For our case study we deviated from our pattern of analyzing a deal and discussed the behind the scenes things that make or break deals. We did no analysis of the financial statements, instead concentrating on important non-financial factors, with focus on how we address them using the purpose, principles, and priorities framework. Our discussion topics were:

  • Culture – Kit, Marc and I gave insights and examples about how culture affects a buy-sell deal. Marc, having bought/merged a couple CPA practices into his firm, had some real-life examples about how important culture is.
  • Financial statements (not the numbers but how to best use them) – Marc discussed the importance of consistency and accuracy in financial statements. He also covered how he uses them, what he looks for, etc.
  • Due diligence – John O’Dore’s comments had to do with the ethical considerations of diligence and how the 3 P framework can be a great guide, for both buyers and sellers.
  • Deal terms and structure – the focus here, from Kit and Marc, was how the deal has to make long-term sense, for both sides. Short term success is great, but over the long haul that success can’t be a spike, it has to be a trend.
  • Non-financial factors (mainly customers and employees) – while customers were mentioned the concentration of Kit and Greg’s comments were on employees. Not just how important they are to any business (as I like to say, buyers aren’t buying a company they’re buying the people). The hiring of people, terms of employment, and pitfalls to avoid in this area were the highlights.
  • Human Resources – Greg talked about the importance of retention agreements and how they affect the culture. Employees want their jobs and stability!
  • Transition – the importance of having a plan (not just wing it starting the day after closing) was stressed by John O, Greg, and me. John’s comments dealt primarily with the role of the owner while Greg and I covered the overall need to do it right.

Judging from the verbal and written comments about the format it was a hit. Those in the room who know deals understand how important the above topics. The others got a lesson in deal practicality, and a free breakfast.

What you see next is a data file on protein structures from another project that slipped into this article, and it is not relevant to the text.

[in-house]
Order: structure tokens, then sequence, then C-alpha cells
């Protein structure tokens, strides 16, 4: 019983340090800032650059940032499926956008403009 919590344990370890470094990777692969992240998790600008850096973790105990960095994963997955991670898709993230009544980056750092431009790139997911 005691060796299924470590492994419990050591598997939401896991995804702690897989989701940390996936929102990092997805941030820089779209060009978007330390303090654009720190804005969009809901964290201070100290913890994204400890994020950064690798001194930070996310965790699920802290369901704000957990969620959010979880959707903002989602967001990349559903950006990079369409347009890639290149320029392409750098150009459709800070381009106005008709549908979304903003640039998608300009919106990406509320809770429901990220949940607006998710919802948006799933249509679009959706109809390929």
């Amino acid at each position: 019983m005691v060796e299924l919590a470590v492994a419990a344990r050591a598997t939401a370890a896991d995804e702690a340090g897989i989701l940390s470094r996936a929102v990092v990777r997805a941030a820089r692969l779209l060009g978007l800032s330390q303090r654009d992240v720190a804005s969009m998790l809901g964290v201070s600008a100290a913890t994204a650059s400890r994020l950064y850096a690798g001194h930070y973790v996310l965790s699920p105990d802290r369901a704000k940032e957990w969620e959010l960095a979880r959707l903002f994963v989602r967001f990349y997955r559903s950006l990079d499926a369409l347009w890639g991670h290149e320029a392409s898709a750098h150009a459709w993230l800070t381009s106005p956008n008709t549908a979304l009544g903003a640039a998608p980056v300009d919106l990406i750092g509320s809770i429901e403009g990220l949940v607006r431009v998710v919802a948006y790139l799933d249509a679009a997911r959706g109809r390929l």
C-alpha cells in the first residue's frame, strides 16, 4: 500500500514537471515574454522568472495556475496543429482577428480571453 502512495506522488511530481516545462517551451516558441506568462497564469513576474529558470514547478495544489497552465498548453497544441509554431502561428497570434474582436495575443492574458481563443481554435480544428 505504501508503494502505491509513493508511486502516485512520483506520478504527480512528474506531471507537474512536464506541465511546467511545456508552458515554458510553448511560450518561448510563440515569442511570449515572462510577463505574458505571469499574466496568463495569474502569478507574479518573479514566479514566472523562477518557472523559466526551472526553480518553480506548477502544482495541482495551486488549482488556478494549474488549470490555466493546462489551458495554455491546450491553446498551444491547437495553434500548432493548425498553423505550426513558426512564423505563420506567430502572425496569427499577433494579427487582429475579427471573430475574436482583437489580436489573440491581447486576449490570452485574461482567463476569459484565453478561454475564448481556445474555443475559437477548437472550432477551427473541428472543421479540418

Plan to attend in 2017, it will be well worth your time.

* Event sponsors are John O’Dore, now with OneAccord Captial, Greg Russell, PRK Law, Marc Hutchinson, Bashey, Hutchinson & Walter CPAs, Kit Gerwels, Columbia Bank, and me.


Making a Sale in 2017

I was looking through a folder of articles I’ve cut from papers and magazines (and printed from online sites) and noticed some on selling. Not as in selling a business but selling your product or service.

It’s inevitable whenever I’m working with a business owner client the subject ends up on sales (often combined with marketing). It’s finding prospective clients, approaching them, finding out what their problems are, and offering a solution.

Too many people equate sales with 1960’s and 1970’s hard sell techniques dramatized by used car lots, carpet stores, etc. Books listing 173 closes for all situations are history, they’re dead.

Sales is relationship based and in the holiday season, the ultimate relationship season with friends and family, a good way to prepare for the start of 2017 is to get your marketing and sales plans implemented (marketing makes people aware of you, sales is what you do to determine if you can add value).

  • Who can you help?
  • What will you do for them?
  • Why are they better off with you than without you?
  • How will they know the difference?


A December 2, 2016 Wall Street Journal article was titled, “Car Sales Roll Along; Aided by Discounts.*” The gist of the article was sales are up over the same month a year earlier and the average discount was 11%, versus 9.4% in 2015.

This reminded me of a story I tell in a couple of my talks. It’s about a past (and dearly departed) friend and associate, Jerry. To put it mildly, Jerry was financially incompetent. As I recall his only financial acumen was because of his experience as a business owner. He knew cash flow. Or should we say he knew short-term cash flow.

He watched his cash flow like a hawk. If he got to the last half of a month and it looked like his monthly income would be short, well, he’d go and make a deal (I should mention his prior business was in retail, he was a wheeler-dealer).